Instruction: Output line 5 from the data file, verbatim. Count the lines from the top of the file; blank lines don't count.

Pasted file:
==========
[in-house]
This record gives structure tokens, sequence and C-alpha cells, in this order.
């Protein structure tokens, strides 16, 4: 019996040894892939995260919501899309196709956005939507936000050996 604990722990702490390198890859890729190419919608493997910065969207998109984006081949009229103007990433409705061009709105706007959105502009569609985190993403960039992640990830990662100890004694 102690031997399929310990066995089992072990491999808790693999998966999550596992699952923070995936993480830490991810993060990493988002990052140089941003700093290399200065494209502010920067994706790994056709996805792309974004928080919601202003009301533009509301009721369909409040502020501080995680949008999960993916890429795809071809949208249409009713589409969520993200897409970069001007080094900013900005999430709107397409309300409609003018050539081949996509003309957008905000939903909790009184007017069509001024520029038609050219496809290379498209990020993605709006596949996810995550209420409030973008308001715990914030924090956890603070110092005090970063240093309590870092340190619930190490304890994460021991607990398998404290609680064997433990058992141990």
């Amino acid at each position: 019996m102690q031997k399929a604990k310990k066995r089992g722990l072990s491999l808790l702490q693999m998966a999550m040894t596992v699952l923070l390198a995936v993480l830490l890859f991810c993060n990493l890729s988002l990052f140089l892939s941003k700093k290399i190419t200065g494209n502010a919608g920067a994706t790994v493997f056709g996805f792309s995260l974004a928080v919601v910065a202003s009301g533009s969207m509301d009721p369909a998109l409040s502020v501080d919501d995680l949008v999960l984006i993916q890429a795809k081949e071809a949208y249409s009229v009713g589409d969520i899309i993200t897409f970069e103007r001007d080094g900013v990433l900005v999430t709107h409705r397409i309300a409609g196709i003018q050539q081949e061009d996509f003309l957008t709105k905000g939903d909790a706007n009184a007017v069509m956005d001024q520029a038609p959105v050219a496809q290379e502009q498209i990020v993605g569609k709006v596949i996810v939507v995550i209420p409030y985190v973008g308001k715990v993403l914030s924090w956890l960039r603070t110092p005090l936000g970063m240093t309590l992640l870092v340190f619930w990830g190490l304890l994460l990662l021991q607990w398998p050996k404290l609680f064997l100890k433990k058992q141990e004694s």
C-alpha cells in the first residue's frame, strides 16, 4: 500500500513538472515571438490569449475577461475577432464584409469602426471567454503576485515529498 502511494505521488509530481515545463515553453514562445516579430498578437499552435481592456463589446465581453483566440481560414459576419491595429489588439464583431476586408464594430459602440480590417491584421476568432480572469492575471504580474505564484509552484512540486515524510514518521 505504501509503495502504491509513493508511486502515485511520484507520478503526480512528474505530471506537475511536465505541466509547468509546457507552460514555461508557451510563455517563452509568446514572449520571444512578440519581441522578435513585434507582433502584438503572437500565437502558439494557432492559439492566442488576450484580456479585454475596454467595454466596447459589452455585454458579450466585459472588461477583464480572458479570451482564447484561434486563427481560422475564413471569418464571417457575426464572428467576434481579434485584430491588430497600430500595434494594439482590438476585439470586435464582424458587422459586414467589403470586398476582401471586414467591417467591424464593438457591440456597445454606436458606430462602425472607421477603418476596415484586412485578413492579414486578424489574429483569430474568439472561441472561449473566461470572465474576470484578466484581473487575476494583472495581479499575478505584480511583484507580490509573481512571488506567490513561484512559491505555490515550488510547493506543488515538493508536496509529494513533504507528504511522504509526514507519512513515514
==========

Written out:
C-alpha cells in the first residue's frame, strides 16, 4: 500500500513538472515571438490569449475577461475577432464584409469602426471567454503576485515529498 502511494505521488509530481515545463515553453514562445516579430498578437499552435481592456463589446465581453483566440481560414459576419491595429489588439464583431476586408464594430459602440480590417491584421476568432480572469492575471504580474505564484509552484512540486515524510514518521 505504501509503495502504491509513493508511486502515485511520484507520478503526480512528474505530471506537475511536465505541466509547468509546457507552460514555461508557451510563455517563452509568446514572449520571444512578440519581441522578435513585434507582433502584438503572437500565437502558439494557432492559439492566442488576450484580456479585454475596454467595454466596447459589452455585454458579450466585459472588461477583464480572458479570451482564447484561434486563427481560422475564413471569418464571417457575426464572428467576434481579434485584430491588430497600430500595434494594439482590438476585439470586435464582424458587422459586414467589403470586398476582401471586414467591417467591424464593438457591440456597445454606436458606430462602425472607421477603418476596415484586412485578413492579414486578424489574429483569430474568439472561441472561449473566461470572465474576470484578466484581473487575476494583472495581479499575478505584480511583484507580490509573481512571488506567490513561484512559491505555490515550488510547493506543488515538493508536496509529494513533504507528504511522504509526514507519512513515514